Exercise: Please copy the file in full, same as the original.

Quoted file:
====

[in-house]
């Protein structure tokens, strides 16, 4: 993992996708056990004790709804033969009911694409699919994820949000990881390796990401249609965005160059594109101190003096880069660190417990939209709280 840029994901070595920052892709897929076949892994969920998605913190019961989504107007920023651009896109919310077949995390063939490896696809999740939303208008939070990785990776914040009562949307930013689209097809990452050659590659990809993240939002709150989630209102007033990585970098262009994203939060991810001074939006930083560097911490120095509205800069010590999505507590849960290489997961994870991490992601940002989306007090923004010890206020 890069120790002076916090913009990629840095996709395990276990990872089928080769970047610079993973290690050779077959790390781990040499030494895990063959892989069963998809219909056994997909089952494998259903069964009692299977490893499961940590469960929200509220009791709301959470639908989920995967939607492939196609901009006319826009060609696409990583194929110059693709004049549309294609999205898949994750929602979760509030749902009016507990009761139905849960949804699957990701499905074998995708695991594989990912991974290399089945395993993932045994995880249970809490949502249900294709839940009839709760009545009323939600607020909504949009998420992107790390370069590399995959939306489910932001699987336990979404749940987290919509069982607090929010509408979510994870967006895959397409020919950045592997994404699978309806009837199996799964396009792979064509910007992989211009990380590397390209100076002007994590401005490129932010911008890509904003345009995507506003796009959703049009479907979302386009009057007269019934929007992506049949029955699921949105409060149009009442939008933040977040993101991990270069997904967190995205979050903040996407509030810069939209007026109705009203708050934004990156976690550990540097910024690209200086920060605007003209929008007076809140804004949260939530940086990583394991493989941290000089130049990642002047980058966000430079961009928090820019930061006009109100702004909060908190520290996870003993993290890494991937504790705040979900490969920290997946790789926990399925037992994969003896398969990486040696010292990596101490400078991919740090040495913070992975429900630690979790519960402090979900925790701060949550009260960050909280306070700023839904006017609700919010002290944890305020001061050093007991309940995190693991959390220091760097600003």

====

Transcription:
[in-house]
């Protein structure tokens, strides 16, 4: 993992996708056990004790709804033969009911694409699919994820949000990881390796990401249609965005160059594109101190003096880069660190417990939209709280 840029994901070595920052892709897929076949892994969920998605913190019961989504107007920023651009896109919310077949995390063939490896696809999740939303208008939070990785990776914040009562949307930013689209097809990452050659590659990809993240939002709150989630209102007033990585970098262009994203939060991810001074939006930083560097911490120095509205800069010590999505507590849960290489997961994870991490992601940002989306007090923004010890206020 890069120790002076916090913009990629840095996709395990276990990872089928080769970047610079993973290690050779077959790390781990040499030494895990063959892989069963998809219909056994997909089952494998259903069964009692299977490893499961940590469960929200509220009791709301959470639908989920995967939607492939196609901009006319826009060609696409990583194929110059693709004049549309294609999205898949994750929602979760509030749902009016507990009761139905849960949804699957990701499905074998995708695991594989990912991974290399089945395993993932045994995880249970809490949502249900294709839940009839709760009545009323939600607020909504949009998420992107790390370069590399995959939306489910932001699987336990979404749940987290919509069982607090929010509408979510994870967006895959397409020919950045592997994404699978309806009837199996799964396009792979064509910007992989211009990380590397390209100076002007994590401005490129932010911008890509904003345009995507506003796009959703049009479907979302386009009057007269019934929007992506049949029955699921949105409060149009009442939008933040977040993101991990270069997904967190995205979050903040996407509030810069939209007026109705009203708050934004990156976690550990540097910024690209200086920060605007003209929008007076809140804004949260939530940086990583394991493989941290000089130049990642002047980058966000430079961009928090820019930061006009109100702004909060908190520290996870003993993290890494991937504790705040979900490969920290997946790789926990399925037992994969003896398969990486040696010292990596101490400078991919740090040495913070992975429900630690979790519960402090979900925790701060949550009260960050909280306070700023839904006017609700919010002290944890305020001061050093007991309940995190693991959390220091760097600003």